Ophthalmology is all about investigation, diagnosis, prevention and treatment both medical and surgical of diseases of the eye. The word ophthalmology comes from the Greek words ophthalmos meaning eye and logos, meaning word, thought or discourse.
Ophthalmologists study the techniques for the prevention of eye disease and injury.
They examine the eye with special equipment and check visual acuity (the ability to see). If a patient’s visual acuity is less than normal, they usually do a check to determine whether the decrease in vision can be corrected with glasses.
If glasses don’t help, they perform the necessary operation such as removal of cataracts (clouding of the lens of the eye). They may perform other types of operations that include surgery to correct strabismus (eye misalignment) or other muscle disorders of the eye.
6.30am: Yoga/ morning walk
7.30am: Have breakfast
8am: Leave for work
8.30am to 10am: Operate on patients
10am to 1pm: Consultancy starts. Treat patients in OPD
2pm: Work varies, depending on the requirement OT / lasers/ meetings/ clinical CME etc. Or go home to spend time with children
5pm to 8pm: Treat patients in the OPD
9pm: Call it a day
At the entry level (after MBBS while undergoing specialisation), you can expect a monthly salary between Rs 50,000 and Rs 80,000 a month which can rise to Rs 1 lakh to Rs 2 lakh a month when you start your practice.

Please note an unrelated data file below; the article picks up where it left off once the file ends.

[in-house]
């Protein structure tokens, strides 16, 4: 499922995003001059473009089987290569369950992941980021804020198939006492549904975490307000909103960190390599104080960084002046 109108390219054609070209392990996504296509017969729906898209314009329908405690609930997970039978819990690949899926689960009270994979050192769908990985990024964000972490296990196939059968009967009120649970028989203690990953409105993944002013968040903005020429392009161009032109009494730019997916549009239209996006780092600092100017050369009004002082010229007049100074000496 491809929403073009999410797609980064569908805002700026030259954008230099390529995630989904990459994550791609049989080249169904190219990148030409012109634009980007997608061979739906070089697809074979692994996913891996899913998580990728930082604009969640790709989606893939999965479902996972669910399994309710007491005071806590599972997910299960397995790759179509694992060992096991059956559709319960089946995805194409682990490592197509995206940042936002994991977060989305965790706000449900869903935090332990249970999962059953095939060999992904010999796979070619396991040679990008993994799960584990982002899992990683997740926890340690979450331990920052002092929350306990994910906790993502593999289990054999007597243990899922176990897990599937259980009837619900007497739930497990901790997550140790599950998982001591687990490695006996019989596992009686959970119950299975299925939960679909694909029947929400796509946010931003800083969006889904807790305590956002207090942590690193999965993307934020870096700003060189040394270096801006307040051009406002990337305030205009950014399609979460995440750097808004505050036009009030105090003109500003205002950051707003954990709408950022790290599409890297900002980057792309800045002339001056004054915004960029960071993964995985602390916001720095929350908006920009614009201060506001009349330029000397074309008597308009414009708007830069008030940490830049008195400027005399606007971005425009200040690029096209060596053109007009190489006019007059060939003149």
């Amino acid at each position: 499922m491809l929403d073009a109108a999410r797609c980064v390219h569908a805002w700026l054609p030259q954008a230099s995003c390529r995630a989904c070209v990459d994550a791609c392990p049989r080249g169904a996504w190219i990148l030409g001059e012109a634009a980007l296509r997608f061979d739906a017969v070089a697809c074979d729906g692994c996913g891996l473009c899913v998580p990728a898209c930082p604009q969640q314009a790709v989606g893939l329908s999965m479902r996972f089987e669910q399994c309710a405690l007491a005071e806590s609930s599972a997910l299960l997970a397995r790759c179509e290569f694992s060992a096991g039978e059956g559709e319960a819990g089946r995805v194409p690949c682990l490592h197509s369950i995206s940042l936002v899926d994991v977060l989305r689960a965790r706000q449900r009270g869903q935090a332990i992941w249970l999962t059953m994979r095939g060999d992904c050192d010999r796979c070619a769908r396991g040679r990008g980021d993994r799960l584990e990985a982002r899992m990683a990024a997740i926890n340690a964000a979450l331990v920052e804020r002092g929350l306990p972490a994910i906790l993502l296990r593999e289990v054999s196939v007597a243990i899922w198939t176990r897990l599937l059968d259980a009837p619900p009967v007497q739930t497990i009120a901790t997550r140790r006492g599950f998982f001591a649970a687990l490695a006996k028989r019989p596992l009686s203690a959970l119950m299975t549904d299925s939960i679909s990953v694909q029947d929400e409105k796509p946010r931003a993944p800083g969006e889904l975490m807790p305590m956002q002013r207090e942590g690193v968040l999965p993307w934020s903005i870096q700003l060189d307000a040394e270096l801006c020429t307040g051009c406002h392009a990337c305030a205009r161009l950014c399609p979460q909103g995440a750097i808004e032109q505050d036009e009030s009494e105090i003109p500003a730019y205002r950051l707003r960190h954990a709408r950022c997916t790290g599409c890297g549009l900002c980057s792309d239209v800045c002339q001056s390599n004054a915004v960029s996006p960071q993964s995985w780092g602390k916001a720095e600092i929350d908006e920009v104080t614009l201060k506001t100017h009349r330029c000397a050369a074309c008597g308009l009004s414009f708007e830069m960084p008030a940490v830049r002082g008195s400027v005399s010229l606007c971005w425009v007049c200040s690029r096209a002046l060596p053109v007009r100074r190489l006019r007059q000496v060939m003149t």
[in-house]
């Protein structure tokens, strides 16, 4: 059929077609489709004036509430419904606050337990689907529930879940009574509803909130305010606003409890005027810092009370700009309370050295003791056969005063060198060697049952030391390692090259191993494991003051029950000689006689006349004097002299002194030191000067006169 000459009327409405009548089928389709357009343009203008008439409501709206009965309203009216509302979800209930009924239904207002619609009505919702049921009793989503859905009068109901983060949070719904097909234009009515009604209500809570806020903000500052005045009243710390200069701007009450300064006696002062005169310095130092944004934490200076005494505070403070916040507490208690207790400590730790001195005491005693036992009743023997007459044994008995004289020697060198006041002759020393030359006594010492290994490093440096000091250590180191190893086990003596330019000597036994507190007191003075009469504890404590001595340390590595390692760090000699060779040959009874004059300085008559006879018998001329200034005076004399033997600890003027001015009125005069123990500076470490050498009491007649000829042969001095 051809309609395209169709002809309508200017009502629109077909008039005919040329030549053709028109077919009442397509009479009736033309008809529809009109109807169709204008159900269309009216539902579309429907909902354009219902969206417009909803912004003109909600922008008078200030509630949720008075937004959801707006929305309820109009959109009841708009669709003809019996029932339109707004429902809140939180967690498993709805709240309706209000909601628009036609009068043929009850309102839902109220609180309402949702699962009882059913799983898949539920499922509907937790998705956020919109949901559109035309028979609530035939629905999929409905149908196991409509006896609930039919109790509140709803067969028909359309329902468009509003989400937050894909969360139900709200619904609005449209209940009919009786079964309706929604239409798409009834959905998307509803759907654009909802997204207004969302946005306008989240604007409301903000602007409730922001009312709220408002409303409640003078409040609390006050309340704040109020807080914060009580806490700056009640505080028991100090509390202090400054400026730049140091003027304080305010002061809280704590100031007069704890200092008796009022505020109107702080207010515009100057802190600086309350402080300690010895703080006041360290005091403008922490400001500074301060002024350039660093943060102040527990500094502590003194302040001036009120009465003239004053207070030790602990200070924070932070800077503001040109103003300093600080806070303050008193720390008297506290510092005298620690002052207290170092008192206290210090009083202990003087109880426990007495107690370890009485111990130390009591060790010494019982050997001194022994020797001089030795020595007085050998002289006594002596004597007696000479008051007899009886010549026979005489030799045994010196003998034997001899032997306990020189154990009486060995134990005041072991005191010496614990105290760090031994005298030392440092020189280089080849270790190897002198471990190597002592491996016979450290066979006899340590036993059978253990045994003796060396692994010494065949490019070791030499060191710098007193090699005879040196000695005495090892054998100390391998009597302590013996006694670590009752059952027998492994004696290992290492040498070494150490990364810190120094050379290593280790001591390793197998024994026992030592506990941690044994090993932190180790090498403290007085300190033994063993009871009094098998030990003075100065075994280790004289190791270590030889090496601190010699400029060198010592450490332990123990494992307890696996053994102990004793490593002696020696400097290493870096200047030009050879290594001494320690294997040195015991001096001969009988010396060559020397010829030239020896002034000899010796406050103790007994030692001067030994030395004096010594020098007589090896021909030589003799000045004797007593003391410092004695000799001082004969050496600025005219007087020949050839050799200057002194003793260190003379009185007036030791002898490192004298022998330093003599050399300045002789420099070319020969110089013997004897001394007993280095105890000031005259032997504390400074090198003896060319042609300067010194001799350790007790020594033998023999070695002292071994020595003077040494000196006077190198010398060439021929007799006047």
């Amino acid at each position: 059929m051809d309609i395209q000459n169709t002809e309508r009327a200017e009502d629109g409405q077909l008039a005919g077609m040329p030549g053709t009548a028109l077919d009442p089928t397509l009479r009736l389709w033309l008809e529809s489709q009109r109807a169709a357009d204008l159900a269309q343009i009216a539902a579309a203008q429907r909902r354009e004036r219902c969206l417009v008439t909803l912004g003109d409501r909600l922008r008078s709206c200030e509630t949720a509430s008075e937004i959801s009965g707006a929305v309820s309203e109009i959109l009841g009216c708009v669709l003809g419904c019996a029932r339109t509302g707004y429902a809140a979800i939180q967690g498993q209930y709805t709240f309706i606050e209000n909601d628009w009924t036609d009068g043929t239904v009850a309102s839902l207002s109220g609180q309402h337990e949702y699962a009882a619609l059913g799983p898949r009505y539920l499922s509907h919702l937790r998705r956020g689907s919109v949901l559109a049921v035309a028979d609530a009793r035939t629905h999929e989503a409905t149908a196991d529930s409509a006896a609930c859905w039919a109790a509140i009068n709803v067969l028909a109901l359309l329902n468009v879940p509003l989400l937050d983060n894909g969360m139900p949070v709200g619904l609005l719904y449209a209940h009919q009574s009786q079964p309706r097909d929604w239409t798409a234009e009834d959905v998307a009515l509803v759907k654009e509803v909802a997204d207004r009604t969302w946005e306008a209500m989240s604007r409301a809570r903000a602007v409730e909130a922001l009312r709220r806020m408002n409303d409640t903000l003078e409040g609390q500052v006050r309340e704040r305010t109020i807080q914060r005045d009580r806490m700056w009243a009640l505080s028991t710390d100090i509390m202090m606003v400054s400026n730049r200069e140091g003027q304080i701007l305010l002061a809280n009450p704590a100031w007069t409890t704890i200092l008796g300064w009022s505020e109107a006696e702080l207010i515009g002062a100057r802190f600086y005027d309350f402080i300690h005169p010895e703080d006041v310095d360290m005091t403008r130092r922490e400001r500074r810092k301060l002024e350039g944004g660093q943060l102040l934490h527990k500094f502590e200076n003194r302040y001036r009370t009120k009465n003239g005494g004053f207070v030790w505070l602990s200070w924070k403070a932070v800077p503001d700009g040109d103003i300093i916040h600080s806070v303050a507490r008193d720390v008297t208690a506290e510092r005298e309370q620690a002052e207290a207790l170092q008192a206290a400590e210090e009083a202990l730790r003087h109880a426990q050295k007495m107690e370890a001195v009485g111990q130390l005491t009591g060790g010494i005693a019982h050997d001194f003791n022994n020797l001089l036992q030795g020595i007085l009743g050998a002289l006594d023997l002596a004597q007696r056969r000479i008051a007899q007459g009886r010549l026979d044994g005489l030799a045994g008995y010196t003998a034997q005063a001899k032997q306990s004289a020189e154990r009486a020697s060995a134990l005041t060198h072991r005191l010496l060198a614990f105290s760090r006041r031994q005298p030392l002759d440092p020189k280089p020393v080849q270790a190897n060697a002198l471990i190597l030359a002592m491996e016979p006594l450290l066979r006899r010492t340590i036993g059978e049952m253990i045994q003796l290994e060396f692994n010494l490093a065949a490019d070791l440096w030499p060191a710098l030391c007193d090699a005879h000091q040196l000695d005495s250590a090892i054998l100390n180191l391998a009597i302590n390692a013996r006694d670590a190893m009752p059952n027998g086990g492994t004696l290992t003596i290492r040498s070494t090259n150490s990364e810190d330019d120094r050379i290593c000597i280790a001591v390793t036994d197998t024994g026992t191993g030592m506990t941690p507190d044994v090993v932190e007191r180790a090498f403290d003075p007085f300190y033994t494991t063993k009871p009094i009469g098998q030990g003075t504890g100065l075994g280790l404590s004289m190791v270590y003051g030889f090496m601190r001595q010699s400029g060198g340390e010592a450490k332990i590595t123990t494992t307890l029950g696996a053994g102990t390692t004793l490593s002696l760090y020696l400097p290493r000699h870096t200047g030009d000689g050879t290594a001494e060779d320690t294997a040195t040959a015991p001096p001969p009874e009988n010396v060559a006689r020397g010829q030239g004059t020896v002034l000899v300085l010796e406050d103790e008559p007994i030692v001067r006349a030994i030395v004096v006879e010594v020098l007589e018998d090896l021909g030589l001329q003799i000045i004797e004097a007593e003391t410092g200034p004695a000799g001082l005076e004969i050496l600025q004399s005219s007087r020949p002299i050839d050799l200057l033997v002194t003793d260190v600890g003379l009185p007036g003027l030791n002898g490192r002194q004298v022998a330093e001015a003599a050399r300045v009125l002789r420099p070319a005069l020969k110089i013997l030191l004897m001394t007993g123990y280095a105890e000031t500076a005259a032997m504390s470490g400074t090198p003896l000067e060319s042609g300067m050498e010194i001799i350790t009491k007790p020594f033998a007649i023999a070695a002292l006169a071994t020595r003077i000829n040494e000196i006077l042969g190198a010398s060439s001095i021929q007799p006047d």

At a senior level, you can draw a monthly salary above Rs 5 lakh a month in a private set-up, and around R2 lakh a month in a government set-up. Salaries depend on your employer and experience
S/he should have an aptitude for surgery
S/he should have good hand-eye coordination, which is essential in microsurgery
S/he should be dedicated, calm and ever ready to relate to the patient’s need
S/he should have good level of patience
Take up physics, chemistry, biology in Class 12. Take the pre-medical entrance examination conducted by the Central and state bodies. After completing MBBS and compulsory resident internship, sit for the postgraduate entrance exams at national or state level.
There are three-year postgraduate degree (MD, MS) and two-year PG diploma programmes (DO, DOMS). A three-year course, Diplomate of National Board (DNB), is also available at various medical colleges and some private eye institutes.
Institutes and URLs
Dr RP Centre for Ophthalmic Sciences, AIIMS, New Delhi www.aiims.edu/ rpcentre.htm
Sankara Nethralaya, Chennai www.sankaranethralaya.org
L V Prasad Eye Institute, Hyderabad www.lvpei.org
Aravind Eye Hospital, Madurai www.aravind.org
Postgraduate Institute of Medical Education and Research, Chandigarh pgimer.nic.in
Pros and Cons
A sense of gratification on being a sight restorer
The working hours are not too demanding
Not many emergencies (good especially for women as they can maintain a very healthy work-life balance)
There are not adequate numbers of institutes in India giving high-end training
Basic postgraduate degree is usually not sufficient to start practising with confidence
The pay is very good
It is a very well-respected profession to be associated with
Starting your practice may be a little difficult
The industry offers a lot of potential. Long exposure to computer screens along with lifestyle changes are leading to a lot of eye problems in people. It will only grow as their lives become more hectic
LR Seth, ophthalmologist, Apollo Hospitals